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Aces Up by Covington Clarke

The guardsman again took up his beat


The

resounding footfalls of the guardsman came to a clicking halt, followed by a guttural challenge which was replied to in a softer voice. The guardsman again took up his beat.

A moment later the door to the council room opened. A smooth-faced, blond young man stood at stiff salute in the doorway--dressed in the uniform of an English officer!

For a long minute he stood at salute while the four at the table eyed him studiously. Then the hand came down, and a quick smile spread over his face as he stepped forward into the brighter light of the room. He carried in his hand one of the swagger sticks so commonly used by English officers.

"Well, _Herr Hauptmann_," he addressed the officer at the head of the table, "do you find my disguise, and my English, sufficiently correct?"

"Correct, yes," the heavy-jowled officer replied in German, "but not pleasing, Count von Herzmann. _Himmel!_ How I hate the sight of the Englander's uniform and the sound of his thin, squeaky tongue. And I say to you again that this wild plan of yours is a fool's errand. I would forbid it, had you not gained the consent of the General Staff. I do not understand it. You are too valuable to the cause for the General Staff to permit you to take such a chance. I say again, it is a fool's errand."

Count von Herzmann smiled reassuringly. "Fool's

errand, _Herr Hauptmann?_" he responded in German. "Is there anything more precious to our cause than to learn just now where this next blow is to be struck? For the past ten days all of our secret operatives have sent us conflicting reports. The English and the French are too quiet on their fronts. It presages a storm. As for the Americans, we need not worry. They are still boasting of their victory at St. Mihiel. They will not be ready to strike again before late Fall--perhaps not until Spring. We must--"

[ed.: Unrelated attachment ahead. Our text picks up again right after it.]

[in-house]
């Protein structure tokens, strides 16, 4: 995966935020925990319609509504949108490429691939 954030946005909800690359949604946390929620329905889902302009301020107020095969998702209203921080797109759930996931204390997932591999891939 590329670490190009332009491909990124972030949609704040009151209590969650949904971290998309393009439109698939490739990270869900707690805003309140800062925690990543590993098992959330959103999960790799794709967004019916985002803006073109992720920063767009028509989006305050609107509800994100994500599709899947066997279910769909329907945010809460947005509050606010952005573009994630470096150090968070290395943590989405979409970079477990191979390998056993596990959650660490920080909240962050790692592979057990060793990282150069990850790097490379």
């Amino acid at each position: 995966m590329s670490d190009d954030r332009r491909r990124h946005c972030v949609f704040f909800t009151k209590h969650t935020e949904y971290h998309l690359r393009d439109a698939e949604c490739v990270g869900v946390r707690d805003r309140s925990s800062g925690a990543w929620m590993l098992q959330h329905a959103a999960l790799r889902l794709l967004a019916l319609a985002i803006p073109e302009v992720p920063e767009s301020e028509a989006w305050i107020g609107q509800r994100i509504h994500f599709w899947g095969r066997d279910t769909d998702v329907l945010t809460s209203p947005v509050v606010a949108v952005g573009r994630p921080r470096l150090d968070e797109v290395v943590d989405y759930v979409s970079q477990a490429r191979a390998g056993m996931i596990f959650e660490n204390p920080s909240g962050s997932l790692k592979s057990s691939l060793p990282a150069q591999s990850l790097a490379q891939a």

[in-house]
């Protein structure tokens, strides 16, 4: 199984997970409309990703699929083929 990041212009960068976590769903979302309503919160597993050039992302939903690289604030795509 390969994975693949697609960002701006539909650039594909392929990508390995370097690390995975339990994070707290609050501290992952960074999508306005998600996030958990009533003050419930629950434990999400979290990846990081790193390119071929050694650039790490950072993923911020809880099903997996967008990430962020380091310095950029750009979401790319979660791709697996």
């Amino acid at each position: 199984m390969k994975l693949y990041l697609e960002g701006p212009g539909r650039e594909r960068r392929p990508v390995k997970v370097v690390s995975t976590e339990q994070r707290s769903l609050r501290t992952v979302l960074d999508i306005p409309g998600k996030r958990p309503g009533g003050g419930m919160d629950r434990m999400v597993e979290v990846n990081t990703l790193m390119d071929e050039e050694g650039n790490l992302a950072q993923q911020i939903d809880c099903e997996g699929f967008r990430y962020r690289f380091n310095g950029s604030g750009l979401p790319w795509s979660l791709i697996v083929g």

"Speak in English," interrupted one of the other officers. "Much as we hate it, we must see to it that it is perfect."

"Right you are!" von Herzmann replied with the perfect accent of a well-bred Englishman. "My three years' schooling in England was not for nothing, sir. Accent top hole, eh, what! Rawther." He smiled at his own mimicry. "I was saying," he went on, "that we must discover where the English will strike next. Victory depends upon it."

"_Ja_, _das ist richtig_" spoke up the stolid _Oberst-leutnant_, who had been listening without comment as his grey eyes, deep set under stiff, bristling eyebrows, appraised the confident von Herzmann. "_Ja_, we must learn where the swine strike next. But must it be you to take the chance? You know the cost--should you fail?"

"Quite well, sir," von Herzmann replied, smiling. "A little party in front of a firing wall with myself as the center of attraction. Ah, well! What matter. I have about played out my string of luck in the air. Sooner or later, there must be an ending. I have a great fear that it will be the luck of some cub, fresh at the front, to bring me down. Ha! How he would swank around, boasting how he brought down the great von Herzmann. Bah! Death, _Herr Hauptmann_, I do not fear in the least, but I hate the thought of a cub boasting over my bones. Besides, there are no new adventures left for me in the air. I am a little weary of it all. But this--this is new adventure and--"


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